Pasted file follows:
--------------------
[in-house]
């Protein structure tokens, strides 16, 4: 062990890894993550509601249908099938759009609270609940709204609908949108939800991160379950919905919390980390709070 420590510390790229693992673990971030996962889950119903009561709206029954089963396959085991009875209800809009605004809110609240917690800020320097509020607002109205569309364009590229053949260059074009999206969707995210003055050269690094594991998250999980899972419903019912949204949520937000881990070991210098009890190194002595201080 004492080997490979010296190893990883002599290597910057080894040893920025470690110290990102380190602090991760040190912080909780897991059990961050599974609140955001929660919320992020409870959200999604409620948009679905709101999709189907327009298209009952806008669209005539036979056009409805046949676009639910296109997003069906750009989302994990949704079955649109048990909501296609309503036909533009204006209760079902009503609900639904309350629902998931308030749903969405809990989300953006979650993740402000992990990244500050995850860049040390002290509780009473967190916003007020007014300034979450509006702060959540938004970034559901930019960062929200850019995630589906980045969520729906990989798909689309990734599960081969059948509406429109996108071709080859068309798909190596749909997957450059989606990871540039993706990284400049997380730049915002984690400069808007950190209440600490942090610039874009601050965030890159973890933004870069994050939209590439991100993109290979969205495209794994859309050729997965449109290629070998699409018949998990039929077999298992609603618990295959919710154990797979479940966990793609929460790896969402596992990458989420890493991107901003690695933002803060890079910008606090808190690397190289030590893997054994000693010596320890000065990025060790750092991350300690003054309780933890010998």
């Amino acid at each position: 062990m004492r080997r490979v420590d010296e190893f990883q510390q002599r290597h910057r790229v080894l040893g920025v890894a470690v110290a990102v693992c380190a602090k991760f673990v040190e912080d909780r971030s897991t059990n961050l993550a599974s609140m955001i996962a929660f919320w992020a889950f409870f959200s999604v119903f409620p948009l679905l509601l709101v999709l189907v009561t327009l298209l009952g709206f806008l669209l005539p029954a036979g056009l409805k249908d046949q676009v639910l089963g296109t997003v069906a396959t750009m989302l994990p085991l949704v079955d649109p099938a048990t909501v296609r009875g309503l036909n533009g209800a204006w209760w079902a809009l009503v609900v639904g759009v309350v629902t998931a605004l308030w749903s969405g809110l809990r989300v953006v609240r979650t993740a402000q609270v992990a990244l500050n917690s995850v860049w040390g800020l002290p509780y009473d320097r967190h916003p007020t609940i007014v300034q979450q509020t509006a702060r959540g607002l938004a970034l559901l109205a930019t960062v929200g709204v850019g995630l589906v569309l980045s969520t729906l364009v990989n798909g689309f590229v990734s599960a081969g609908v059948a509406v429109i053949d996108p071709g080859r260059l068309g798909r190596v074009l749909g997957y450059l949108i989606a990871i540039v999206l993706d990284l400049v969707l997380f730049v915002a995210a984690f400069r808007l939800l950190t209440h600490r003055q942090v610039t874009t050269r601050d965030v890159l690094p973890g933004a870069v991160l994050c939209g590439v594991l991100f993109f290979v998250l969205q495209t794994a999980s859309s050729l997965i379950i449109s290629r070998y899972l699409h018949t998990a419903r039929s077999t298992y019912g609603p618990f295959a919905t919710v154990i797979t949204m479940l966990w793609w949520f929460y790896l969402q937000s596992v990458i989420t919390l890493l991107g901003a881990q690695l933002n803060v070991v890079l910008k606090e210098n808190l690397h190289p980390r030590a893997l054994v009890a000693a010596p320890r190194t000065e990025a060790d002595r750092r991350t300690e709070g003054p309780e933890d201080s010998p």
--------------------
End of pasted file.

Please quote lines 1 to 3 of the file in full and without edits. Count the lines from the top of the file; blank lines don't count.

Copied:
[in-house]
């Protein structure tokens, strides 16, 4: 062990890894993550509601249908099938759009609270609940709204609908949108939800991160379950919905919390980390709070 420590510390790229693992673990971030996962889950119903009561709206029954089963396959085991009875209800809009605004809110609240917690800020320097509020607002109205569309364009590229053949260059074009999206969707995210003055050269690094594991998250999980899972419903019912949204949520937000881990070991210098009890190194002595201080 004492080997490979010296190893990883002599290597910057080894040893920025470690110290990102380190602090991760040190912080909780897991059990961050599974609140955001929660919320992020409870959200999604409620948009679905709101999709189907327009298209009952806008669209005539036979056009409805046949676009639910296109997003069906750009989302994990949704079955649109048990909501296609309503036909533009204006209760079902009503609900639904309350629902998931308030749903969405809990989300953006979650993740402000992990990244500050995850860049040390002290509780009473967190916003007020007014300034979450509006702060959540938004970034559901930019960062929200850019995630589906980045969520729906990989798909689309990734599960081969059948509406429109996108071709080859068309798909190596749909997957450059989606990871540039993706990284400049997380730049915002984690400069808007950190209440600490942090610039874009601050965030890159973890933004870069994050939209590439991100993109290979969205495209794994859309050729997965449109290629070998699409018949998990039929077999298992609603618990295959919710154990797979479940966990793609929460790896969402596992990458989420890493991107901003690695933002803060890079910008606090808190690397190289030590893997054994000693010596320890000065990025060790750092991350300690003054309780933890010998």
């Amino acid at each position: 062990m004492r080997r490979v420590d010296e190893f990883q510390q002599r290597h910057r790229v080894l040893g920025v890894a470690v110290a990102v693992c380190a602090k991760f673990v040190e912080d909780r971030s897991t059990n961050l993550a599974s609140m955001i996962a929660f919320w992020a889950f409870f959200s999604v119903f409620p948009l679905l509601l709101v999709l189907v009561t327009l298209l009952g709206f806008l669209l005539p029954a036979g056009l409805k249908d046949q676009v639910l089963g296109t997003v069906a396959t750009m989302l994990p085991l949704v079955d649109p099938a048990t909501v296609r009875g309503l036909n533009g209800a204006w209760w079902a809009l009503v609900v639904g759009v309350v629902t998931a605004l308030w749903s969405g809110l809990r989300v953006v609240r979650t993740a402000q609270v992990a990244l500050n917690s995850v860049w040390g800020l002290p509780y009473d320097r967190h916003p007020t609940i007014v300034q979450q509020t509006a702060r959540g607002l938004a970034l559901l109205a930019t960062v929200g709204v850019g995630l589906v569309l980045s969520t729906l364009v990989n798909g689309f590229v990734s599960a081969g609908v059948a509406v429109i053949d996108p071709g080859r260059l068309g798909r190596v074009l749909g997957y450059l949108i989606a990871i540039v999206l993706d990284l400049v969707l997380f730049v915002a995210a984690f400069r808007l939800l950190t209440h600490r003055q942090v610039t874009t050269r601050d965030v890159l690094p973890g933004a870069v991160l994050c939209g590439v594991l991100f993109f290979v998250l969205q495209t794994a999980s859309s050729l997965i379950i449109s290629r070998y899972l699409h018949t998990a419903r039929s077999t298992y019912g609603p618990f295959a919905t919710v154990i797979t949204m479940l966990w793609w949520f929460y790896l969402q937000s596992v990458i989420t919390l890493l991107g901003a881990q690695l933002n803060v070991v890079l910008k606090e210098n808190l690397h190289p980390r030590a893997l054994v009890a000693a010596p320890r190194t000065e990025a060790d002595r750092r991350t300690e709070g003054p309780e933890d201080s010998p």